And we talked to one man. He's a waiter in a cafe. He was thrilled. It was a double dip today, he got a vaccine and tomorrow, because of the new rules, he's going to see more tips.

(BEGIN VIDEO CLIP)

WATER OROZCO, RESTAURANT SERVER WHO RECEIVED COVID-19 VACCINE: It was tough. It was tough. In the beginning, we didn't know. We were here and we want to be surviving all this time. There were moments we didn't have a lot of customers coming in, so you get frustrated.

But right now, it starts coming back, with the vaccine and reopening. It feels more secure now.

(END VIDEO CLIP)

VERCAMMEN: And those restaurants, of course, a big part of California's massive tourism economy. Also out there, stadiums will reopen, baseball stadiums, 14 million people attended baseball games in the last year there was a full season, and we can tell you that theme parks are going to reopen. All of this it's making for that which we can describe is a much rosier picture in California.

Now, back to you, Ana.

CABRERA: That sounds good.

Paul Vercammen and Natasha Chen, thank you both.

With us now, Dr. William Schaffner. He's a professor in the division of infectious diseases at Vanderbilt University Medical Center.

Doctor, President Biden said he is instructing states to allow all adults to be eligible to receive COVID-19 vaccines by May 1st and that he also has a goal of beginning to return to normalcy by July 4th.

Is the U.S. on track to meet those goals?

DR. WILLIAM SCHAFFNER, PROFESSOR, DIVISION OF INFECTIOUS DISEASES, VANDERBILT UNIVERSITY MEDICAL CENTER: Well, Ana, it's a very ambitious goal -- set of goals. I think we're on track, but everything has to go smoothly. We still have to have a lot of vaccine come in, and the vaccinators have to make sure that vaccine gets into arms.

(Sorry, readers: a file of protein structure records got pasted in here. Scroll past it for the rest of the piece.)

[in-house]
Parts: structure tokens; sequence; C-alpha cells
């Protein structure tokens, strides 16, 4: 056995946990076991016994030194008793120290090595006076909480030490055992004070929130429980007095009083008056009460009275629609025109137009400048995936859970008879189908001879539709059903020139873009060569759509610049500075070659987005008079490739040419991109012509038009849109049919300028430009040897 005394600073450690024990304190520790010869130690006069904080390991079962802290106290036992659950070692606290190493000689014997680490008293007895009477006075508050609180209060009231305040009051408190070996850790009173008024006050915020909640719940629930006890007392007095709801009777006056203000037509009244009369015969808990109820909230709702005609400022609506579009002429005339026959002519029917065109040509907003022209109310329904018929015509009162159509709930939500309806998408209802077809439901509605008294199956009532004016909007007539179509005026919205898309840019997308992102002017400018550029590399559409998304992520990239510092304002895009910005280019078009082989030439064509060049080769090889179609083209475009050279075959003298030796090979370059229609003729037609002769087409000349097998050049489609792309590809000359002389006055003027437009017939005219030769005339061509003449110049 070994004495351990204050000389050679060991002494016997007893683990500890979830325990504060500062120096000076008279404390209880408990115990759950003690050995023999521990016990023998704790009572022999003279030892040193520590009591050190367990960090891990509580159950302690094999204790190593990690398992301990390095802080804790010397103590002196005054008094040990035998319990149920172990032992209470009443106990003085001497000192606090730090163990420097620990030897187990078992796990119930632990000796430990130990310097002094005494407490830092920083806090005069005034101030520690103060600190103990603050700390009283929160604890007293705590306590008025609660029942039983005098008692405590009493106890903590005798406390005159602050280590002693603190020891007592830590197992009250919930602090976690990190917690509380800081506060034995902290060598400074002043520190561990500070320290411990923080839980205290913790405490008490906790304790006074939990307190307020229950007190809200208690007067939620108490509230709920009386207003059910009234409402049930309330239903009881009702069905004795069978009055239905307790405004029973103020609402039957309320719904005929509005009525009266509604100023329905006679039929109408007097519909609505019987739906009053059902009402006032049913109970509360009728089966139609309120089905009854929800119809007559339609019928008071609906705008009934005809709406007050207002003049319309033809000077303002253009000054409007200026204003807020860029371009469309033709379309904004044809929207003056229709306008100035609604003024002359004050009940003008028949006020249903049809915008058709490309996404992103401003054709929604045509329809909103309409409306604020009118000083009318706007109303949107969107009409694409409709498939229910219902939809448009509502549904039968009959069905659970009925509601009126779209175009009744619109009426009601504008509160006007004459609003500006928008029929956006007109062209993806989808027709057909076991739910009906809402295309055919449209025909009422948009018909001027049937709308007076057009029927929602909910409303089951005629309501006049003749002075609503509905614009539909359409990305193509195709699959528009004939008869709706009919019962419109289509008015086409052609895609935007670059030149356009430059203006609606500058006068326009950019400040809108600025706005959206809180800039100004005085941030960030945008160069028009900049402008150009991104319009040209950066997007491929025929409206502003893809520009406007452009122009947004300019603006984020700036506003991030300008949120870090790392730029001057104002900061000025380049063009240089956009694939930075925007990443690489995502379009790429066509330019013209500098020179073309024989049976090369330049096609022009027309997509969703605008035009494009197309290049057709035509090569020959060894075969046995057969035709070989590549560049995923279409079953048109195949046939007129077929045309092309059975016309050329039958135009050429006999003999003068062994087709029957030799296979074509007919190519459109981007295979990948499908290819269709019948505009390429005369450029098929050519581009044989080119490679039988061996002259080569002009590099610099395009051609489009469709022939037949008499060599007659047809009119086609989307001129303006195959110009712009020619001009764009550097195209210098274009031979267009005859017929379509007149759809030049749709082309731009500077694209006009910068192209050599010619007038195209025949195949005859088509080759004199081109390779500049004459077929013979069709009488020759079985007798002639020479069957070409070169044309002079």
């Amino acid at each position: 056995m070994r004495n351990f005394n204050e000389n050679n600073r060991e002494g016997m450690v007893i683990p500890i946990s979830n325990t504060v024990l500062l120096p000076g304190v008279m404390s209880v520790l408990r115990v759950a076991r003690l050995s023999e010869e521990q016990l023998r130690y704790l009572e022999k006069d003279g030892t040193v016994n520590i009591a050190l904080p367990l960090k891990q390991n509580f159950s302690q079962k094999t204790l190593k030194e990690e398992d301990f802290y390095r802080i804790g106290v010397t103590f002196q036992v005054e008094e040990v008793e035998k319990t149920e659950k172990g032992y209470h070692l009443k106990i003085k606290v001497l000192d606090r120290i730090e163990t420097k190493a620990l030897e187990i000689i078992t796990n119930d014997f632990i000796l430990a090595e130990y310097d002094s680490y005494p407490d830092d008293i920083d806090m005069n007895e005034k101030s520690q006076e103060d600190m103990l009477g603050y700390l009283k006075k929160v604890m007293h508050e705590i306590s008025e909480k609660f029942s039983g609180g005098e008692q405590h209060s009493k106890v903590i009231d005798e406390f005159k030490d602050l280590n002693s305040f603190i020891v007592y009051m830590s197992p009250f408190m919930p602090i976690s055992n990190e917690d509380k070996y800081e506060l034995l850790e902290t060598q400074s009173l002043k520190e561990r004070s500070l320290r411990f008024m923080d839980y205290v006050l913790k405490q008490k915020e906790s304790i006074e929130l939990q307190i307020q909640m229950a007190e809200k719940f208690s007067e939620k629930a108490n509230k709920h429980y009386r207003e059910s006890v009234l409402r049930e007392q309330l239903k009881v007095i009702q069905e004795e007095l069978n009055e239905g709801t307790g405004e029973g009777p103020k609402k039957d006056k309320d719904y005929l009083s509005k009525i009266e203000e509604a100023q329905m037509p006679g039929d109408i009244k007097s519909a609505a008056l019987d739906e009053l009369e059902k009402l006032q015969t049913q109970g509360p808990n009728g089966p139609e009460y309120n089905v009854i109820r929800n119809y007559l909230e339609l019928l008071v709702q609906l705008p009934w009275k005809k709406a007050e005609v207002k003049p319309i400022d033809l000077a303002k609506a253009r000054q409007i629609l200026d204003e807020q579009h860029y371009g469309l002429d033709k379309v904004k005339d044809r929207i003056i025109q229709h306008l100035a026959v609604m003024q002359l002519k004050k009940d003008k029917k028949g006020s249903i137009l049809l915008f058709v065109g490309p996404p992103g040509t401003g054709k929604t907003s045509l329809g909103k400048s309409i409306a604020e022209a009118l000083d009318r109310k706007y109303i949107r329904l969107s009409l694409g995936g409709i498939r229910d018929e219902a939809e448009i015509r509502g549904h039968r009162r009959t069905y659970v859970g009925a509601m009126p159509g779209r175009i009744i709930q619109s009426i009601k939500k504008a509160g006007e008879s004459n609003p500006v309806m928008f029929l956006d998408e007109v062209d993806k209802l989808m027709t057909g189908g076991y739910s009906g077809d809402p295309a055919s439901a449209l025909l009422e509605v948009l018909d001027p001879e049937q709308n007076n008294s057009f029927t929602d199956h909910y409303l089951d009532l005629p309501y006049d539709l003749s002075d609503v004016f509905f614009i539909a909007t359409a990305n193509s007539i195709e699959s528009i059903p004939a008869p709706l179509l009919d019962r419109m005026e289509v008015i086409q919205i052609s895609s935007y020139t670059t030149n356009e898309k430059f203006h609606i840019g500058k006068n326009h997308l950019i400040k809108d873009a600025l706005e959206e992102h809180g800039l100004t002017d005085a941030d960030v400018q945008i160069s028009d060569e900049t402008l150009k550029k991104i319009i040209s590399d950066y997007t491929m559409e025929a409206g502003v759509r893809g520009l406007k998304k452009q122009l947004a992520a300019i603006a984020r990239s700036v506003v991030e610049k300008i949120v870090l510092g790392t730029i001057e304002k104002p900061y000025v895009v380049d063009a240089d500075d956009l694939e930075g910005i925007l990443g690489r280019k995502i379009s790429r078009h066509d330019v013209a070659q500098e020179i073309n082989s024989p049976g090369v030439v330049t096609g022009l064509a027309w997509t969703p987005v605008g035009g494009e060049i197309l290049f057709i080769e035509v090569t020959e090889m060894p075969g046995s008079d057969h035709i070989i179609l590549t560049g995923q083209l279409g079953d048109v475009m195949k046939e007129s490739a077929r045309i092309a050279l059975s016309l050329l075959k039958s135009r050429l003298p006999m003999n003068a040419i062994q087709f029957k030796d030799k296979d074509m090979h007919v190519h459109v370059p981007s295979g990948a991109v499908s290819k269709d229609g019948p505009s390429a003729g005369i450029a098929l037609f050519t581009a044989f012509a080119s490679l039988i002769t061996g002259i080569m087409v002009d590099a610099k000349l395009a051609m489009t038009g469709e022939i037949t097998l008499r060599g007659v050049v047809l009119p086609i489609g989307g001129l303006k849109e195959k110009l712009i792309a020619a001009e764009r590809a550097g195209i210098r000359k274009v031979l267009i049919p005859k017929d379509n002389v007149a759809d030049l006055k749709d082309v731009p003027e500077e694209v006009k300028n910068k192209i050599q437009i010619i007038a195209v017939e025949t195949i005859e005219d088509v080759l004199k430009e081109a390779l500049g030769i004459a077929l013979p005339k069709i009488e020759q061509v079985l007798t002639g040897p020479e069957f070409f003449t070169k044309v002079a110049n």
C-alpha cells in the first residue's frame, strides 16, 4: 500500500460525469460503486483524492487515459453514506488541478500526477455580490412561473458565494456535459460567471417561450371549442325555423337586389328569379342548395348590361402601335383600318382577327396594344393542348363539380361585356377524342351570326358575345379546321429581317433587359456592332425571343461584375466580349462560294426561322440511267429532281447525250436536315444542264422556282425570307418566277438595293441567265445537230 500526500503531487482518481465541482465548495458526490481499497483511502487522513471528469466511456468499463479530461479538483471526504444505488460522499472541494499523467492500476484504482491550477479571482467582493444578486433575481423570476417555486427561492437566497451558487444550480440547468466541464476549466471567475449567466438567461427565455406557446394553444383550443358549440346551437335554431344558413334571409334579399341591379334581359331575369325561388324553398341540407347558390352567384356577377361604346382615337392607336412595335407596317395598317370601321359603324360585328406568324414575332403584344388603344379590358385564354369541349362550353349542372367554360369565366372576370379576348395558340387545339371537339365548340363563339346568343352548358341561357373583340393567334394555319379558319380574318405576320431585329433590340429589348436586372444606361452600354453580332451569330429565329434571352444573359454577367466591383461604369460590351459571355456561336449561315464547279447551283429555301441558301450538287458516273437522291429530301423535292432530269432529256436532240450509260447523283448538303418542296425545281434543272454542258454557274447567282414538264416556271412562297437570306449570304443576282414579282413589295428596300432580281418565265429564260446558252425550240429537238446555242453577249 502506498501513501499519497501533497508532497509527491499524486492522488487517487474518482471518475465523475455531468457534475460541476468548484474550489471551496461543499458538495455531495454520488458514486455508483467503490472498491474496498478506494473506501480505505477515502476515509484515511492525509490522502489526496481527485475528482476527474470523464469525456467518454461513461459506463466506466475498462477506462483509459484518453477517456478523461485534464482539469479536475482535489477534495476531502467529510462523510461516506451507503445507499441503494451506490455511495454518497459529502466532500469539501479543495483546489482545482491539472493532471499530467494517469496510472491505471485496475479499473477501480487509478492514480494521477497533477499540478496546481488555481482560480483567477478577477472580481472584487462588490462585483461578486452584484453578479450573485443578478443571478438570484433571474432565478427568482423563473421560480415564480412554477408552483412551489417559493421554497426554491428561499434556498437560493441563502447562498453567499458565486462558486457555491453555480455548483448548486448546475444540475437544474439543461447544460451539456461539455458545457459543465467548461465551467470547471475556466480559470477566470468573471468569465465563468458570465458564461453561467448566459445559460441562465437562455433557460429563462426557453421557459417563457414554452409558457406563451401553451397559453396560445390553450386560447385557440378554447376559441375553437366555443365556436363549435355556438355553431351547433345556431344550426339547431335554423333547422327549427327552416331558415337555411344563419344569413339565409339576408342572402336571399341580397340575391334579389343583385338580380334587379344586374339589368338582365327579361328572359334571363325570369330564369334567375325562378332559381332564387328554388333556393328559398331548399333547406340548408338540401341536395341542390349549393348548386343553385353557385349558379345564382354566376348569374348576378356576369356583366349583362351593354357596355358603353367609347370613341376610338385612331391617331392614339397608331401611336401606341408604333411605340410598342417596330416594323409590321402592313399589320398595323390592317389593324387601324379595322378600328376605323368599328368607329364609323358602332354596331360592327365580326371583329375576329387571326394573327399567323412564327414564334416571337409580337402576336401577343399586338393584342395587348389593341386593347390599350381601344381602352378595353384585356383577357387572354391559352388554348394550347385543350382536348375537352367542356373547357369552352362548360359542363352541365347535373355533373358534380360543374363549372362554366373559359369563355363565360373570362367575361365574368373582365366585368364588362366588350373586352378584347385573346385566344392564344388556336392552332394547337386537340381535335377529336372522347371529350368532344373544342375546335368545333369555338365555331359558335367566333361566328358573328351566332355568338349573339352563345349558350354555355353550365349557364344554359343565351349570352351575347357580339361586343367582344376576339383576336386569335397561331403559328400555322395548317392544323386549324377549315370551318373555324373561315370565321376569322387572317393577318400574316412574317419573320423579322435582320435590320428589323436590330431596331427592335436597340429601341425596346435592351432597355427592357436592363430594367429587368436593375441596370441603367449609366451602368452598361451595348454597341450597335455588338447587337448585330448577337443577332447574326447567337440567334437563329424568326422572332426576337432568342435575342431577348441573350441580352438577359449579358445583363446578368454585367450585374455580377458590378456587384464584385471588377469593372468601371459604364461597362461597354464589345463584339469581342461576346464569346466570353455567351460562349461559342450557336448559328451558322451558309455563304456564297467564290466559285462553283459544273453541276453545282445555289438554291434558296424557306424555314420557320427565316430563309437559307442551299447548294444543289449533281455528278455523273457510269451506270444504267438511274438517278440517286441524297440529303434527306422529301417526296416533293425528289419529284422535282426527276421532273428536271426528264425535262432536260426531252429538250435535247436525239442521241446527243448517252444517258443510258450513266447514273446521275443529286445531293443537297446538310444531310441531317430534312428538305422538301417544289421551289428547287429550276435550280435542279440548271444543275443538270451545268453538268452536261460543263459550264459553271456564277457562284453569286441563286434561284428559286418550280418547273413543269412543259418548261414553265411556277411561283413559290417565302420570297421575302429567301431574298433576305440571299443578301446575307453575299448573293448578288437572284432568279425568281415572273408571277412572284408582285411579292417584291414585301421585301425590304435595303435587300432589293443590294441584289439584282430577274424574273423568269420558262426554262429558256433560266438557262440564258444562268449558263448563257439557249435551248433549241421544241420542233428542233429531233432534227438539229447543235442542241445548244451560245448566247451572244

And in the meantime, as you were saying in all those set up pieces, please keep wearing your mask. It's not -- we can't declare victory yet. Not yet.

CABRERA: What if you are outside, though, because we showed those images of people at the beach? It's hard to see how close people are together, given the science that we now know and those are less risky environments when you are outdoors because everything is it's super ventilated. Did you really need a mask when you're on the beach? SCHAFFNER: I think if you're separate from other people, you can do

without a mask on the beach. It depends on how crowded those beaches are, and then you go from the beach right into a restaurant, right, and that's where the transmission risk goes up.

CABRERA: That is such an important point. We know people are traveling, so they are mixing with people who haven't been around the TSA, screened more than 1.3 million people at airports on Friday, which is the highest number since March 15th of last year, when the CDC released the guidance on what vaccinated people can do. They didn't update their guidance on travel.

Now, the CDC director says she is concerned about the variance coming to travel quarters. So, that makes some sense. But was it a mistake for the CDC not to address this? Because now, it clearly looks like people are taking matters in their own hands?

SCHAFFNER: Well, people in states have been taking matters in their own hands since the beginning of this COVID pandemic hit us in the United States. But I think the CDC is coming to us with a whole series of recommendations that will show us how we can gradually opened up as vaccinate more and more people, and travel will be among them, I'm sure.

CABRERA: We'll be watching. New York announced this week, starting April 1st, out of state visitors will not have to automatically quarantine. Now, the New York City mayor called this reckless. What do you think?

SCHAFFNER: You know, it's just what you do. And people are being optimistic that this vaccination program will continue and more and more people will be vaccinated. So, as that happened, the risk will go down. It's not like flipping a slight switch. But there is no doubt if we continue to get vaccinated, the risk will diminish week by week.

CABRERA: How risky is it then to say you don't need to quarantine if you come from New York from out of state?

SCHAFFNER: I actually think the virus is everywhere. And quarantining people who come into New York, I never thought that was very effective, but that's just between you and me.

CABRERA: OK, and everybody else who just heard you say that. But that's actually nice to hear from a lot of people because that does give a sense of optimism, right?

There's some interesting new research, and we are always trying to follow the signs as we learn more and more about the virus. The New England Journal of Medicine said that people who were previously infected with COVID-19 and got just one shot of the vaccine have antibody levels at or above those who gotten both doses and never effected.